What exactly is human capital and can it be quantified?
You’d be right to wonder. Defined as the “total of a population’s health, skills, knowledge, experience, and habits,” by World Bank President, Dr Jim Yong Kim, the concept can seem nebulous and difficult to measure.
Now, a team of academics from the Seattle-based Institute for Health Metrics and Evaluation has come up with a scientific ranking of 195 countries. Their calculations are based on analysis of more than 2,500 surveys and censuses and aim to quantify the number of productive years an individual can be expected to work between the ages of 20 and 64, taking into account education and health.
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European nations dominate the top of the table, comprising eight of the top 10, with Finland, Iceland and Denmark making up the top three – a trio unchanged since 1990. Niger came bottom of the list, along with South Sudan and Chad. And the difference is stark: Finland’s level of expected human capital was 28 years, compared with two years in Niger.
Perhaps most interesting is the list of countries that are improving, with Turkey achieving the most dramatic increase in the rankings – jumping to 43rd on the list, from 102, and achieving improvements in each component of the index. The nation yielded expected human capital of 20 years in 2016, up from eight years in 1990.
Other big gainers include China, Thailand and Brazil.
The findings are significant because they underscore the importance of investing in people, and because the researchers found nations with greater improvements in human capital also tended to have faster growth. This was true for Turkey, China, Thailand and Brazil, which all posted better economic growth over the period than peer countries with lower levels of human capital improvement.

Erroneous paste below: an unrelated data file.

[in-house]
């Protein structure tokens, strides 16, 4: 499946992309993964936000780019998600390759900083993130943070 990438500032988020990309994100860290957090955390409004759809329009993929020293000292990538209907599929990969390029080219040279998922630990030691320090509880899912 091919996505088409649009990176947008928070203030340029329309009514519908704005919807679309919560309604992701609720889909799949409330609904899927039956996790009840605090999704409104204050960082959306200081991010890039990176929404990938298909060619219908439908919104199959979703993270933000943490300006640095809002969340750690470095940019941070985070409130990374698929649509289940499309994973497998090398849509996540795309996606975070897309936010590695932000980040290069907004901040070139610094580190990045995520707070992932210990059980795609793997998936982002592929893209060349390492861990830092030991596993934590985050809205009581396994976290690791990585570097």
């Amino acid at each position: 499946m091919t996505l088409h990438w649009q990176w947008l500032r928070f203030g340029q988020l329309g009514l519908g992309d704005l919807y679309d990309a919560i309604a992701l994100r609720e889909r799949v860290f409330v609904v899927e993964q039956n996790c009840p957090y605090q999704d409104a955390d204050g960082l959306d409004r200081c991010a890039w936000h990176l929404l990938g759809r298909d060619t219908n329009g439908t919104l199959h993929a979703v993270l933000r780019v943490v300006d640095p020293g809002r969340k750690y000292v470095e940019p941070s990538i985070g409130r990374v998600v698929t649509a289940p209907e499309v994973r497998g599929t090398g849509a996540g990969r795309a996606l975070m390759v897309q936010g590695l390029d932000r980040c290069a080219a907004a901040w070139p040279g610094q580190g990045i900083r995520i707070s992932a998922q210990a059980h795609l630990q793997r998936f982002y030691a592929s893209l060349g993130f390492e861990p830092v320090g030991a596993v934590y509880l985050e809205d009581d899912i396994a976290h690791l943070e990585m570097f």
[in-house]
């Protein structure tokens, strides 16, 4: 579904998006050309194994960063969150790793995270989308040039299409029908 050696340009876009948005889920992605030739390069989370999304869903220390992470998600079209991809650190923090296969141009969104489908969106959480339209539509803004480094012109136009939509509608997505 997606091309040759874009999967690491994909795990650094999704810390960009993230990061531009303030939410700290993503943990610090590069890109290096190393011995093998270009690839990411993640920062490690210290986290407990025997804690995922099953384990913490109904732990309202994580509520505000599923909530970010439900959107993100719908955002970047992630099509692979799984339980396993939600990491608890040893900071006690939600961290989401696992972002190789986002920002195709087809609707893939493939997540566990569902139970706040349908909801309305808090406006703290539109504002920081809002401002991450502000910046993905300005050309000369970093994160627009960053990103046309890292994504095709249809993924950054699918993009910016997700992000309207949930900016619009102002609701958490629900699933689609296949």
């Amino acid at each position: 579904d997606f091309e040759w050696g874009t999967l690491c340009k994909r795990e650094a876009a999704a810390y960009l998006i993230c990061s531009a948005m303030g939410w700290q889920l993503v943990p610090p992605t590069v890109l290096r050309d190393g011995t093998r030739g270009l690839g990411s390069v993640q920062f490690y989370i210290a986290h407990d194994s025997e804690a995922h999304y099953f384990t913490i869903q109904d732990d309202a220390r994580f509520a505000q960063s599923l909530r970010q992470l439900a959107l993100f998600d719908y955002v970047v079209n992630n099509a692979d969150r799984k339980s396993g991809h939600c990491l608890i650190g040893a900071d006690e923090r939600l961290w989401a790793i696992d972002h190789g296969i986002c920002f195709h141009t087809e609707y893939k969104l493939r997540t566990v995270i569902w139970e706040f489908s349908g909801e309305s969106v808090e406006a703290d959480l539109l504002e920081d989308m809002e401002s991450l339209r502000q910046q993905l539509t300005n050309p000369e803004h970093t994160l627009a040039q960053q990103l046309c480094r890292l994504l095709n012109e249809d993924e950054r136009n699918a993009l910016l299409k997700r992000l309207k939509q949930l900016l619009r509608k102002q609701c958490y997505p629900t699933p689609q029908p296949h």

The findings echo the latest World Economic Forum Global Human Capital Report, which showed a nation’s human capital can be a more important determinant of its long-term success than any other factor. That report showed how, on average, the world has developed only 62% of its human capital, or, in other words, that nations are wasting about 38% of their talent.
The Institute for Health Metrics and Evaluation researchers highlighted specific policy reforms that had probably contributed to boosting human capital.
Turkey started its Health Transformation Program in 2003, resulting in expanded access to healthcare, while Brazil began education reforms in 1995, leading to more equal funding and better student testing. The academics also pointed out that Thailand was one of the first middle-income countries to achieve universal health coverage, with a public insurance scheme in 2001 and a shift toward service provision through primary care centres.
“As the world economy grows increasingly dependent on digital technology, from agriculture to manufacturing to the service industry, human capital grows increasingly important for stimulating local and national economies,” said Dr Christopher Murray, director of the Institute for Health Metrics and Evaluation at the University of Washington.
“Our findings show the association between investments in education and health and improved human capital and GDP, that policymakers ignore at their own peril.”